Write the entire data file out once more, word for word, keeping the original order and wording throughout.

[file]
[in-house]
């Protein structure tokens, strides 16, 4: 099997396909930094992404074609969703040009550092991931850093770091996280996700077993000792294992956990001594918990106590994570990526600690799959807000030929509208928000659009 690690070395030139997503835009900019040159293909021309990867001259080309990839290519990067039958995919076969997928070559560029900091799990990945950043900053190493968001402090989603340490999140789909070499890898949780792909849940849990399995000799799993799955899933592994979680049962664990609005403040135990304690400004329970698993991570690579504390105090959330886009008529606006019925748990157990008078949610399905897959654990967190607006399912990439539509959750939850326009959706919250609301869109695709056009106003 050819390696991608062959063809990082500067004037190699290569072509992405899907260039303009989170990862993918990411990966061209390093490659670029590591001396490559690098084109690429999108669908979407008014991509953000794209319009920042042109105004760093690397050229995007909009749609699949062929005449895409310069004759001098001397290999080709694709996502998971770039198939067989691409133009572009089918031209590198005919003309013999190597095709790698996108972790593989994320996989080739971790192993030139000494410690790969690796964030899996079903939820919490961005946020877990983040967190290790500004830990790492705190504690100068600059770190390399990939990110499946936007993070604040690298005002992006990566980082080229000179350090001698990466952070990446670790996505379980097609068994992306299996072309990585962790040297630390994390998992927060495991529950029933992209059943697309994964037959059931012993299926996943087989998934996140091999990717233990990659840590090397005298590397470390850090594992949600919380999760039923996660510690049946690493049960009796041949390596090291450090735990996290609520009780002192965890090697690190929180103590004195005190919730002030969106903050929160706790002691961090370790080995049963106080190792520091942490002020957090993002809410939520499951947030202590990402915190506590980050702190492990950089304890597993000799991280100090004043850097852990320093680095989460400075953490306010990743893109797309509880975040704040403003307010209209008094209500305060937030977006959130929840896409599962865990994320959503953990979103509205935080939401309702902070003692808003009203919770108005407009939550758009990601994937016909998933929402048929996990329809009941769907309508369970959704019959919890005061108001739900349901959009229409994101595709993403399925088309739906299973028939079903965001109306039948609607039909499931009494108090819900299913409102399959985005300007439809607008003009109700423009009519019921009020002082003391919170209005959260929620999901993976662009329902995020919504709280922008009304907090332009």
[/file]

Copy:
[in-house]
């Protein structure tokens, strides 16, 4: 099997396909930094992404074609969703040009550092991931850093770091996280996700077993000792294992956990001594918990106590994570990526600690799959807000030929509208928000659009 690690070395030139997503835009900019040159293909021309990867001259080309990839290519990067039958995919076969997928070559560029900091799990990945950043900053190493968001402090989603340490999140789909070499890898949780792909849940849990399995000799799993799955899933592994979680049962664990609005403040135990304690400004329970698993991570690579504390105090959330886009008529606006019925748990157990008078949610399905897959654990967190607006399912990439539509959750939850326009959706919250609301869109695709056009106003 050819390696991608062959063809990082500067004037190699290569072509992405899907260039303009989170990862993918990411990966061209390093490659670029590591001396490559690098084109690429999108669908979407008014991509953000794209319009920042042109105004760093690397050229995007909009749609699949062929005449895409310069004759001098001397290999080709694709996502998971770039198939067989691409133009572009089918031209590198005919003309013999190597095709790698996108972790593989994320996989080739971790192993030139000494410690790969690796964030899996079903939820919490961005946020877990983040967190290790500004830990790492705190504690100068600059770190390399990939990110499946936007993070604040690298005002992006990566980082080229000179350090001698990466952070990446670790996505379980097609068994992306299996072309990585962790040297630390994390998992927060495991529950029933992209059943697309994964037959059931012993299926996943087989998934996140091999990717233990990659840590090397005298590397470390850090594992949600919380999760039923996660510690049946690493049960009796041949390596090291450090735990996290609520009780002192965890090697690190929180103590004195005190919730002030969106903050929160706790002691961090370790080995049963106080190792520091942490002020957090993002809410939520499951947030202590990402915190506590980050702190492990950089304890597993000799991280100090004043850097852990320093680095989460400075953490306010990743893109797309509880975040704040403003307010209209008094209500305060937030977006959130929840896409599962865990994320959503953990979103509205935080939401309702902070003692808003009203919770108005407009939550758009990601994937016909998933929402048929996990329809009941769907309508369970959704019959919890005061108001739900349901959009229409994101595709993403399925088309739906299973028939079903965001109306039948609607039909499931009494108090819900299913409102399959985005300007439809607008003009109700423009009519019921009020002082003391919170209005959260929620999901993976662009329902995020919504709280922008009304907090332009």